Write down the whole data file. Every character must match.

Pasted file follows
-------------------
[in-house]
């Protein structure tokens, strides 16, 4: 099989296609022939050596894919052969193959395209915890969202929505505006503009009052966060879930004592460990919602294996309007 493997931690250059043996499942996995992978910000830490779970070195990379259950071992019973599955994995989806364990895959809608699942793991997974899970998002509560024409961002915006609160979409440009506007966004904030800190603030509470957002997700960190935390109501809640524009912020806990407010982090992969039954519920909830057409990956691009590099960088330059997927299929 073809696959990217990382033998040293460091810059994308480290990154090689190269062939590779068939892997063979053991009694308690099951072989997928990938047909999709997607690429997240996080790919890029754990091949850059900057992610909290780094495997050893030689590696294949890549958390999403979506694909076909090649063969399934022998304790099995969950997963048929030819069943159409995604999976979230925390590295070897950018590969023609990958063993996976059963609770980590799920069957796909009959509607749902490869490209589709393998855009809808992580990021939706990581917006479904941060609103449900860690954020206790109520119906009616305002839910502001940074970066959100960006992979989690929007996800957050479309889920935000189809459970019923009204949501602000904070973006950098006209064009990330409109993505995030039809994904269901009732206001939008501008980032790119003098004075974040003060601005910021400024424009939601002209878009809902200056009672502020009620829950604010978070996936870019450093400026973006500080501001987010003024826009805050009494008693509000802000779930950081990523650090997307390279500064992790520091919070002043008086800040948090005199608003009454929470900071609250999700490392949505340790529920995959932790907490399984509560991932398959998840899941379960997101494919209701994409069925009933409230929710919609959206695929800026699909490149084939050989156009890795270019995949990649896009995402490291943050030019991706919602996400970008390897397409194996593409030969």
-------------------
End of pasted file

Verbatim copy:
[in-house]
């Protein structure tokens, strides 16, 4: 099989296609022939050596894919052969193959395209915890969202929505505006503009009052966060879930004592460990919602294996309007 493997931690250059043996499942996995992978910000830490779970070195990379259950071992019973599955994995989806364990895959809608699942793991997974899970998002509560024409961002915006609160979409440009506007966004904030800190603030509470957002997700960190935390109501809640524009912020806990407010982090992969039954519920909830057409990956691009590099960088330059997927299929 073809696959990217990382033998040293460091810059994308480290990154090689190269062939590779068939892997063979053991009694308690099951072989997928990938047909999709997607690429997240996080790919890029754990091949850059900057992610909290780094495997050893030689590696294949890549958390999403979506694909076909090649063969399934022998304790099995969950997963048929030819069943159409995604999976979230925390590295070897950018590969023609990958063993996976059963609770980590799920069957796909009959509607749902490869490209589709393998855009809808992580990021939706990581917006479904941060609103449900860690954020206790109520119906009616305002839910502001940074970066959100960006992979989690929007996800957050479309889920935000189809459970019923009204949501602000904070973006950098006209064009990330409109993505995030039809994904269901009732206001939008501008980032790119003098004075974040003060601005910021400024424009939601002209878009809902200056009672502020009620829950604010978070996936870019450093400026973006500080501001987010003024826009805050009494008693509000802000779930950081990523650090997307390279500064992790520091919070002043008086800040948090005199608003009454929470900071609250999700490392949505340790529920995959932790907490399984509560991932398959998840899941379960997101494919209701994409069925009933409230929710919609959206695929800026699909490149084939050989156009890795270019995949990649896009995402490291943050030019991706919602996400970008390897397409194996593409030969």